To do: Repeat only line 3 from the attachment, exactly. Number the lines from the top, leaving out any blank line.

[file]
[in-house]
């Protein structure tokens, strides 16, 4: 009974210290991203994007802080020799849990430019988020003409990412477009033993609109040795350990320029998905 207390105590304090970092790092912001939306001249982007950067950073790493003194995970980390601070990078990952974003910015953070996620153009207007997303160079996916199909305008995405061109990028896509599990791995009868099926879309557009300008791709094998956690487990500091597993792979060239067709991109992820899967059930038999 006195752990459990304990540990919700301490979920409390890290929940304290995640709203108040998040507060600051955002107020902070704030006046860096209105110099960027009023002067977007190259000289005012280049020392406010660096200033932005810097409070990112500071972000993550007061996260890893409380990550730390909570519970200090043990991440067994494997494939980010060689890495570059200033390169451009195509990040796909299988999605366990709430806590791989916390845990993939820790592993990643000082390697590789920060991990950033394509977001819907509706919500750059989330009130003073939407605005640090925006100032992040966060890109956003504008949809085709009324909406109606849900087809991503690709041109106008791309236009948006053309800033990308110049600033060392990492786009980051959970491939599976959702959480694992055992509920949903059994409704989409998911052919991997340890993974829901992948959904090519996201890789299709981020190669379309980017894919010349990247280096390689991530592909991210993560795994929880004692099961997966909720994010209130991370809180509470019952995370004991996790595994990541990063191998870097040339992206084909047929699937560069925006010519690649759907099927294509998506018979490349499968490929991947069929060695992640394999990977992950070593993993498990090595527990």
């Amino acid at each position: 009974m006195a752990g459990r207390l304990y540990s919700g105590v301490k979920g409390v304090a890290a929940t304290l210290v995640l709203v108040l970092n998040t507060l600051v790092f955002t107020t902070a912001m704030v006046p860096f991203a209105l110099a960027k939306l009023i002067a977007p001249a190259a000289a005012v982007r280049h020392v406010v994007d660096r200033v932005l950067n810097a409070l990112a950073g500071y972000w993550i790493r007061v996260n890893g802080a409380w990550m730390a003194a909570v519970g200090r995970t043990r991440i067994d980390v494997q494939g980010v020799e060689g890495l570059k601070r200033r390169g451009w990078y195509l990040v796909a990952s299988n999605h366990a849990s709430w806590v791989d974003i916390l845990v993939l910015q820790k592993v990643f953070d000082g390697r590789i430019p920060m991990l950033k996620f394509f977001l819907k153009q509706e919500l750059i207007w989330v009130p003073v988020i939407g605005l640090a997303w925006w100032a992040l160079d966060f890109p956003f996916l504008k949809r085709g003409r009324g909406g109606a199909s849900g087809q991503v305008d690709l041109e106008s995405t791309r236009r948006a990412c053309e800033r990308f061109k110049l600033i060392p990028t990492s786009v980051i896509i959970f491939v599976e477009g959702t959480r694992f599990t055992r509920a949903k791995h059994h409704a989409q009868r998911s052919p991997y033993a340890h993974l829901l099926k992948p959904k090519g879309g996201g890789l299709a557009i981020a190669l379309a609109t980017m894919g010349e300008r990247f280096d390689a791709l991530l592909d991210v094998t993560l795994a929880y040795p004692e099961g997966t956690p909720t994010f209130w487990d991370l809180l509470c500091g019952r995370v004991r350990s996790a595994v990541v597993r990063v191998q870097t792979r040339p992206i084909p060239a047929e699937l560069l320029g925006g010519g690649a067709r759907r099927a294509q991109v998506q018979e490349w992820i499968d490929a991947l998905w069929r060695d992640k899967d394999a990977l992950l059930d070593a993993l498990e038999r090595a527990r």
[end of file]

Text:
């Amino acid at each position: 009974m006195a752990g459990r207390l304990y540990s919700g105590v301490k979920g409390v304090a890290a929940t304290l210290v995640l709203v108040l970092n998040t507060l600051v790092f955002t107020t902070a912001m704030v006046p860096f991203a209105l110099a960027k939306l009023i002067a977007p001249a190259a000289a005012v982007r280049h020392v406010v994007d660096r200033v932005l950067n810097a409070l990112a950073g500071y972000w993550i790493r007061v996260n890893g802080a409380w990550m730390a003194a909570v519970g200090r995970t043990r991440i067994d980390v494997q494939g980010v020799e060689g890495l570059k601070r200033r390169g451009w990078y195509l990040v796909a990952s299988n999605h366990a849990s709430w806590v791989d974003i916390l845990v993939l910015q820790k592993v990643f953070d000082g390697r590789i430019p920060m991990l950033k996620f394509f977001l819907k153009q509706e919500l750059i207007w989330v009130p003073v988020i939407g605005l640090a997303w925006w100032a992040l160079d966060f890109p956003f996916l504008k949809r085709g003409r009324g909406g109606a199909s849900g087809q991503v305008d690709l041109e106008s995405t791309r236009r948006a990412c053309e800033r990308f061109k110049l600033i060392p990028t990492s786009v980051i896509i959970f491939v599976e477009g959702t959480r694992f599990t055992r509920a949903k791995h059994h409704a989409q009868r998911s052919p991997y033993a340890h993974l829901l099926k992948p959904k090519g879309g996201g890789l299709a557009i981020a190669l379309a609109t980017m894919g010349e300008r990247f280096d390689a791709l991530l592909d991210v094998t993560l795994a929880y040795p004692e099961g997966t956690p909720t994010f209130w487990d991370l809180l509470c500091g019952r995370v004991r350990s996790a595994v990541v597993r990063v191998q870097t792979r040339p992206i084909p060239a047929e699937l560069l320029g925006g010519g690649a067709r759907r099927a294509q991109v998506q018979e490349w992820i499968d490929a991947l998905w069929r060695d992640k899967d394999a990977l992950l059930d070593a993993l498990e038999r090595a527990r």